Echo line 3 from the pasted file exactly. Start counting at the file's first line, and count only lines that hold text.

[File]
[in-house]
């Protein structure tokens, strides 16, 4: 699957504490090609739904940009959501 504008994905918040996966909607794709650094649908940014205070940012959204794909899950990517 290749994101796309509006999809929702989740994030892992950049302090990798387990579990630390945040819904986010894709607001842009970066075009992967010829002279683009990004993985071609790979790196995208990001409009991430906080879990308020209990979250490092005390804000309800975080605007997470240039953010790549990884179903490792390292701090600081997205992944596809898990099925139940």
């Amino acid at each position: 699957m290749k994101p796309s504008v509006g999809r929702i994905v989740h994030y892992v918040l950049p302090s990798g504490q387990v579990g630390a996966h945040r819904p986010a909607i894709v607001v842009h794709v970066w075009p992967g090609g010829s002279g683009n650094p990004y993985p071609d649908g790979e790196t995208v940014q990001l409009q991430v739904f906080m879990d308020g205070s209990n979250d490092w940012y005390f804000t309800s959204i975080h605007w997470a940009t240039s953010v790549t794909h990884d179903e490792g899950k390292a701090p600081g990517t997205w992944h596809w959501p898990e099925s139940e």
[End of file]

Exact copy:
């Amino acid at each position: 699957m290749k994101p796309s504008v509006g999809r929702i994905v989740h994030y892992v918040l950049p302090s990798g504490q387990v579990g630390a996966h945040r819904p986010a909607i894709v607001v842009h794709v970066w075009p992967g090609g010829s002279g683009n650094p990004y993985p071609d649908g790979e790196t995208v940014q990001l409009q991430v739904f906080m879990d308020g205070s209990n979250d490092w940012y005390f804000t309800s959204i975080h605007w997470a940009t240039s953010v790549t794909h990884d179903e490792g899950k390292a701090p600081g990517t997205w992944h596809w959501p898990e099925s139940e």